rhythm in question, hot po-ta-to

It is used in some earlier songs of Antònia Font:

If you slow it down it becomes a Phil Spector drumbeat.

In which other ways can it be precisely described?


  • Looks like habanera.
    – nonpop
    Oct 12, 2013 at 22:17

2 Answers 2


That is called a Habanera rhythm (also known as Cuban contradanza). It is a traditionally Cuban/Afro-Latin rhythm. It is closely related to the Tresillo rhythm and the Hemiola. It is the duple pulse correlative of the triple pulse Vertical Hemiola.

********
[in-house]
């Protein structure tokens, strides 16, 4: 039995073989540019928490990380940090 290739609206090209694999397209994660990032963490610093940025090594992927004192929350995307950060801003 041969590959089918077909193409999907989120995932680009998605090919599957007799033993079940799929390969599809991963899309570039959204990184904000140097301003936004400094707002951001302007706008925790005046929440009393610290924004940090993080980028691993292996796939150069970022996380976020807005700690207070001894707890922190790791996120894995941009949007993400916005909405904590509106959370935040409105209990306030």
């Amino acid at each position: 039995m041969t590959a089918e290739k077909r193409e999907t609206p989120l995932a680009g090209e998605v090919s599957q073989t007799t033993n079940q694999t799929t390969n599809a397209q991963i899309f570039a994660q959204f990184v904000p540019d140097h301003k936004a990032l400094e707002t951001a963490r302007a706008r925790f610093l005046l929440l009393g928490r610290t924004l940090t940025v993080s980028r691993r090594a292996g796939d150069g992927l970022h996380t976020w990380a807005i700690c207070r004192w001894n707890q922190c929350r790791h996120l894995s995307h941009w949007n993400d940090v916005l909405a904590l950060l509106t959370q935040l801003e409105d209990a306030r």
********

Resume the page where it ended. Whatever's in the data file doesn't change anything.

The Wikipedia articles go into good detail explaining these rhythms further, so I won't needlessly quote them. However, if you don't understand something in one of the articles, feel free to ask and we'll try to clarify it.

  • thanks, interesting connection with the other rhythms. I guess you could call the Tresillo and Hemiola diminished (by one note missing each) versions of the Habanera. Nicely answered!
    – Graham
    Oct 12, 2013 at 22:32

This rhythm (or rhythmic cell) is so common that it appears in everything from Opera to Reggaeton:

Reggaeton example: (Menealo) https://itunes.apple.com/us/album/reggaeton!-20-latin-hits-very/id83091088

Opera example: Carmen: l'amour est un oiseau... https://itunes.apple.com/us/album/carmen-lamour-est-oiseau-rebelle/id454403092?i=454403701

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